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Committee on Rheumatoid Arthritis Chairman: Members: Alberto Lluch (Spain) Brian D. Adams (USA) Robert D. Beckenbaugh (USA) Paul Feldon (USA) Peter Haussmann (Germany) Philippe Kopylov (Sweden) Yoshitaka Minamikawa (Japan) Alfredo Olazabal (Argentina) Beat R. Simmen (Switzerland) John K. Stanley (United Kingdom) Michael Tonkin (Australia)


Introduction. The wrist consists of more than 13 joints which, from the functional point of view, can be grouped into three main joints: radio-carpal, midcarpal and distal radio-ulnar. The distal radio-ulnar joint is mainly designed to provide rotation of the distal radius around the ulnar head, allowing for pronation and supination of the forearm. Extension, flexion, radial and ulnar inclinations of the wrist take place at the radio-carpal and midcarpal joints. When both radio-carpal and midcarpal joints are destroyed by the arthritic process, only two surgical alternatives can be considered: arthrodesis or arthroplasty. Correction of the deformity and pain relief can be obtained by either procedure. Many surgeons recommend a wrist artrodesis because it is reliable and technically relatively easy. Conversely, arthroplasty has historically been fraught with complications, primarily loosening. For this reason, wrist arthroplasty is not recommended for patients with high mechanical demands on their wrists, such as those who use crutches or walkers or who would like to perform sports activities. Although patients who undergo an arthrodesis, may adjust to the loss of wrist mobility, they prefer a functional arthroplasty over a wrist fusion. Indications for wrist arthrodesis and wrist arthroplasties. The surgeon should let the patient decide which procedure he prefers to have done, after being fully and clearly informed of the advantages and disadvantages of each. Given the choice, most patients with rheumatoid arthritis would prefer to maintain or improve wrist mobility to compensate for the loss of function in the rest of the joints of the upper extremity. However, it is also the responsibility of the surgeon not to recommend an arthroplasty in certain patients. There are no formal contraindications for an arthrodesis. On the other hand, before recommending an arthroplasty, the patient’s general condition and the characteristics of the wrist pathology should be carefully evaluated. An arthroplasty has more risk of mechanical failure in young patients, as well as in those who only have the wrist joint involved, or who need walking aids due to problems in their lower extremities. Rupture of wrist extensor tendons is also considered a contraindication for an arthroplasty, although it can be performed in certain cases, when the rupture occurred recently. The ruptured tendons can be repaired at the same time the arthroplasty is done, and should be immobilized postoperatively for a few weeks to allow healing of the repair. Simultaneous tendon repair should not be considered in those cases in which the implant requires immediate postoperative mobilization, as wrist flexion may be limited after a prolonged immobilization in extension. In most cases it is difficult to know for how long the wrist extensor tendons have been ruptured, as frequently they suffer partial rupture and progressive elongation bridged by scar tissue. The degree of joint deformity and loss of passive wrist extension are other factors responsible for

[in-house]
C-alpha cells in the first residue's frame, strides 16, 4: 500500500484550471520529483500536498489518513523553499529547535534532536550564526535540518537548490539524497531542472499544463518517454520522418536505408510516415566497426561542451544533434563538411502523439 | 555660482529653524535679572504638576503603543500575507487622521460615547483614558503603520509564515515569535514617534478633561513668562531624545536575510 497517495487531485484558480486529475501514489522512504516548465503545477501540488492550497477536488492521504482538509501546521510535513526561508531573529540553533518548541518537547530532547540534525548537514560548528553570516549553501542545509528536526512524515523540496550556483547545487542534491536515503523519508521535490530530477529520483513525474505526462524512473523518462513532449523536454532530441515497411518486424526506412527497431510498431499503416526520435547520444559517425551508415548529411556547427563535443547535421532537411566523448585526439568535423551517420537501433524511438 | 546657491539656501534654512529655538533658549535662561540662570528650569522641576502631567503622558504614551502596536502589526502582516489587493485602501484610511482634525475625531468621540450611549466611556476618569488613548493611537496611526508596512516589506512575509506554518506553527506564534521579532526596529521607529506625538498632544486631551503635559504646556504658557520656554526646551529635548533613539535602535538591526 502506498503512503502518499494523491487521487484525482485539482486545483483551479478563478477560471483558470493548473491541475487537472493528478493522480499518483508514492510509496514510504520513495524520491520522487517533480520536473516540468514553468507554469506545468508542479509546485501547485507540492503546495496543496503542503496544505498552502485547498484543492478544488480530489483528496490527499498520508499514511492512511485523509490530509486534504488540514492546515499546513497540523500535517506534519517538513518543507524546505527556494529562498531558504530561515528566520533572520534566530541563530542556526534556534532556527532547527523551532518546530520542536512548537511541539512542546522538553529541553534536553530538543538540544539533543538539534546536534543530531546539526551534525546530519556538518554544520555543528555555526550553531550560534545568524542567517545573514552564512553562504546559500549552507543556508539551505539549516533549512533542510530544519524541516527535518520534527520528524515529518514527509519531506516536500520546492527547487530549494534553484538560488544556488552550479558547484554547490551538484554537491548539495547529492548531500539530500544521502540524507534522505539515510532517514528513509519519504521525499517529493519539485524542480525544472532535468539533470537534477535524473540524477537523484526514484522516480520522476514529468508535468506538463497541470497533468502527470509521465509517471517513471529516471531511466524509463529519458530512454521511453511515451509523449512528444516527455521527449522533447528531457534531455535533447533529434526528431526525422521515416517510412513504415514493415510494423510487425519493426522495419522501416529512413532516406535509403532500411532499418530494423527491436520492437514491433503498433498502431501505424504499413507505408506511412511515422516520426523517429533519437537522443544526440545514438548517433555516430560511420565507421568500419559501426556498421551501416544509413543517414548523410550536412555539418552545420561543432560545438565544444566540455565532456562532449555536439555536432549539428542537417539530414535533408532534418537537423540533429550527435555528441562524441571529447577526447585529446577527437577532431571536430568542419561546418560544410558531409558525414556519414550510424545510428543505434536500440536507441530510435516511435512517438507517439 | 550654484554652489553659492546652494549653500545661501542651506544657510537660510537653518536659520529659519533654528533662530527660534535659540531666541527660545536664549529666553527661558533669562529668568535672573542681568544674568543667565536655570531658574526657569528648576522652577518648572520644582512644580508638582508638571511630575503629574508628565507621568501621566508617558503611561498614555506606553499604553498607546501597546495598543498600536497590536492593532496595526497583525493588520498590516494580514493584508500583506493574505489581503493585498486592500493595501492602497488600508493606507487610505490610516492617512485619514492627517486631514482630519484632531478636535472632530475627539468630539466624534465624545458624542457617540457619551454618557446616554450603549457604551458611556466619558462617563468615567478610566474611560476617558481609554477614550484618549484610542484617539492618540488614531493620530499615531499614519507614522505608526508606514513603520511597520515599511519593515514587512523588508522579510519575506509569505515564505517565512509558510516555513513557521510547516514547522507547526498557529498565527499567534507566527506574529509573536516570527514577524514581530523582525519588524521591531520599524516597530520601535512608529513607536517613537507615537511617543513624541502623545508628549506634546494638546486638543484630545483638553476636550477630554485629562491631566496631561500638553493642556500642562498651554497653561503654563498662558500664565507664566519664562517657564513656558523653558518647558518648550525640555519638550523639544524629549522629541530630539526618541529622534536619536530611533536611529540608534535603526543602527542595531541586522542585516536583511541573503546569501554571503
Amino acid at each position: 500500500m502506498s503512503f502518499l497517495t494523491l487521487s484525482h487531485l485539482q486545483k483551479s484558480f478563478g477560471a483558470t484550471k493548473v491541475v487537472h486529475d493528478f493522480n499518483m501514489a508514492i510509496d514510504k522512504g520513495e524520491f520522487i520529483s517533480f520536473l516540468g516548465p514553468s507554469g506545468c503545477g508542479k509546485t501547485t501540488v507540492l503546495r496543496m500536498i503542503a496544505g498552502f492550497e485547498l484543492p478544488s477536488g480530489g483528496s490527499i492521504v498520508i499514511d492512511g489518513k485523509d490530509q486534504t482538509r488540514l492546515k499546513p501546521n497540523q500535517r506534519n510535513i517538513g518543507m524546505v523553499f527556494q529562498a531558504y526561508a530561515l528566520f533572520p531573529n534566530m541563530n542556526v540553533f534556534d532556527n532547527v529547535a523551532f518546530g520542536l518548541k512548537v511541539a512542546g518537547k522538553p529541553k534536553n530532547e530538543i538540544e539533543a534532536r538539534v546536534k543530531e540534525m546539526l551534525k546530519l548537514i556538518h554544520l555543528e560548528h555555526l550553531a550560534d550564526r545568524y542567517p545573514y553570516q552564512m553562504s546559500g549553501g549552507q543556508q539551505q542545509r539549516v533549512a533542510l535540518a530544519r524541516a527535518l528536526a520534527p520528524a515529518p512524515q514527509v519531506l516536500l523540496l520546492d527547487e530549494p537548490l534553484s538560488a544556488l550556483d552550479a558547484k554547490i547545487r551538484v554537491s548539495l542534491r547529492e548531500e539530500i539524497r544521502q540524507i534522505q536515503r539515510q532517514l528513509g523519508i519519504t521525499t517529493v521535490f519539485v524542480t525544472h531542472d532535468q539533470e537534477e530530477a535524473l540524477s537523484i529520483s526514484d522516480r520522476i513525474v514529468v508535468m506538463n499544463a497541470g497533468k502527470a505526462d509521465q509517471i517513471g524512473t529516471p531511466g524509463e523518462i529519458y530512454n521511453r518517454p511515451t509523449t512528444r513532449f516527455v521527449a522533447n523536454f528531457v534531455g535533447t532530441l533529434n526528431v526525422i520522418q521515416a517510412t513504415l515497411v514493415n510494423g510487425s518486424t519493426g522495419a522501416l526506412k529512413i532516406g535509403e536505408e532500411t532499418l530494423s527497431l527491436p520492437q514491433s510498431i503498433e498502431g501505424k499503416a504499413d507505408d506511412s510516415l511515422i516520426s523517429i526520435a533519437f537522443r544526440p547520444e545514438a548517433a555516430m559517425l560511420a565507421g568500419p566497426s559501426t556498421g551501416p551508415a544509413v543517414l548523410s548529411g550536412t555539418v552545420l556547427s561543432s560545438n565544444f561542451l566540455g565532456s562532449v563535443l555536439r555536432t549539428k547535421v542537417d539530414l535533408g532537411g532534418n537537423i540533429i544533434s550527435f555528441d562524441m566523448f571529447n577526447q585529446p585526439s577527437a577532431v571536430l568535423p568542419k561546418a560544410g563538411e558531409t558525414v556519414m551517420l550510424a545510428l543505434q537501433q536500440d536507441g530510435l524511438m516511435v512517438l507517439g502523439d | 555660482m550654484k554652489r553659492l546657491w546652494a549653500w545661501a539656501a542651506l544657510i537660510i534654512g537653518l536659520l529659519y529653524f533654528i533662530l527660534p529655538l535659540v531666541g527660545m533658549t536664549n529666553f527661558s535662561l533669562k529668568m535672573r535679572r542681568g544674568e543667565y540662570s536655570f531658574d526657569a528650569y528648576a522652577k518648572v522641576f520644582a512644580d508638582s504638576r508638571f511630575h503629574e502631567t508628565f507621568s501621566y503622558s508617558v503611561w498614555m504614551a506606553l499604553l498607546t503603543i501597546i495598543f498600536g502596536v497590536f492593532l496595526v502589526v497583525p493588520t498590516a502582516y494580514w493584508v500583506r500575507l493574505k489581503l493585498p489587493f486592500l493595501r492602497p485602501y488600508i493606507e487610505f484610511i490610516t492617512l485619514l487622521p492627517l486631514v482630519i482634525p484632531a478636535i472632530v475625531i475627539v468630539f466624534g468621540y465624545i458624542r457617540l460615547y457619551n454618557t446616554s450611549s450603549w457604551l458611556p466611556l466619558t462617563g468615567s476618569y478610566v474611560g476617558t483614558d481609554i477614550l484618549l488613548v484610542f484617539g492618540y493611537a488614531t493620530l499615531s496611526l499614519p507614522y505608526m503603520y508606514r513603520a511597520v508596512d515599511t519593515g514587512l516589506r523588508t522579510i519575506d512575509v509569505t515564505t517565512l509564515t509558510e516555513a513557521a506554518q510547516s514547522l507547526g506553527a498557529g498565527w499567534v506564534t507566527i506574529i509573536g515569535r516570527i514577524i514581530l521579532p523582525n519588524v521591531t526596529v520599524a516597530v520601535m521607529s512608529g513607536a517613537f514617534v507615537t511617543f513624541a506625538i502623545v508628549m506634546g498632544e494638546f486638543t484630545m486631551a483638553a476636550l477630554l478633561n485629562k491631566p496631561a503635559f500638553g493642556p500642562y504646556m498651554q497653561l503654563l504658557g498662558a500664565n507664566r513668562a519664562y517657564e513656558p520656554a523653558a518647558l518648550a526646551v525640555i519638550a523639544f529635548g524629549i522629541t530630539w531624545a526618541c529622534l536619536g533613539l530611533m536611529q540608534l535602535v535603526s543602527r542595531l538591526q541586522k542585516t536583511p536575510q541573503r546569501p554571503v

making the diagnosis of tendon rupture even more difficult. Long standing wrist extensor tendon ruptures are more difficult to treat, as not only the tendon gap is wider, but the muscle fibres undergo atrophy and retraction of its sarcomere, losing its capability to elongate and contract. Further considerations when considering an arthroplasty are the status of the skin in the dorsum of the hand and wrist, and the degree of destruction and instability of the carpal bones. If the skin in the dorsum of the wrist is extremely thin, scarred or adherent to deep structures, the risk of becoming necrotic or infected is much higher, seriously jeopardizing the functional outcome of an arthroplasty. Probably, the most important contraindication for a wrist arthroplasty is the destruction of the distal carpal row. In patients with a disintegrating type of disease, where the carpal bones and the intercarpal and carpo-metacarpal ligaments are destroyed, the risk of loosening of the distal implant component is high. The proximal component of the wrist implant is placed in the medullary cavity of the distal radius, well supported by cortical bone. However, the distal component, although it may have some metacarpal anchoring, is mainly supported by the distal carpal row, which consists of cancellous bone, as well as intercarpal and carpo-metacarpal joints with more or less ongoing synovitis. This is a contributing factor to subsidence and loosening of the distal component. When an implant arthroplasty is performed in cases where the distal carpal row is relatively well preserved, an intercarpal synovectomy and bone fusion it is recommended, with the addition of an abundant intercarpal bone graft, so as to obtain a solid fixation of the distal component. Position of wrist arthrodesis The recommended position of wrist arthrodesis is 5-10 degrees of wrist extension and 0-5º of ulnar inclination. In cases of bilateral wrist fusion, the opposite wrist should be artrodesis in moderate flexion to facilitate perineal cleaning. Methods of internal fixation for the arthrodesis In younger patients, with good cortical bone and when the wrist fusion is being done as a single procedure, dorsal plate and screw fixation is the best choice, using a low profile and slightly curved plate. When the bone stock is not adequate for screw fixation or to minimize surgical time when multiple procedures are done in one stage, endomedulary fixation with Steinman rods is recommended. Proximal fixation is obtained with two intramedulary rods in the radius, and distal fixation with the rods inside the index and middle finger metacarpals. In patients who have already had an implant arthroplasty of the MP joints, this technique may not be feasible. In these cases the distal rods will have to be placed through the carpal bones and in between the index and middle finger, and the middle finger and ring finger metacarpals. Types of wrist implant Silicone implants should be considered as spacers and provide good functional results as far as pain relief, correction of the deformity and maintaining or restoring joint mobility. However, flexible silicone implants do not withstand the forces transmitted across the wrist joint. With the passing of time, they subside into the distal carpal row, may rupture and cause cystic bone destruction due to foreign body granulomas to the silicone particles abraded from its surface. Total wrist joint implants are made of polyethylene and metal components, and are fixed in bone by porous stem fixation, in growth, or screw fixation with or without using with bone cement. There is a trend currently to move to cementless fixation of proximal components and screw fixation of distal components in fused carpal bones. Controversy exists in the material of the articulating components (plastic on concave or convex side) and in location of surfaces (cup distal or proximal), but all models except one (Meuli prosthesis) have developed from a ball and socket design to an ellipsoidal interface which simulates more normal wrist motions.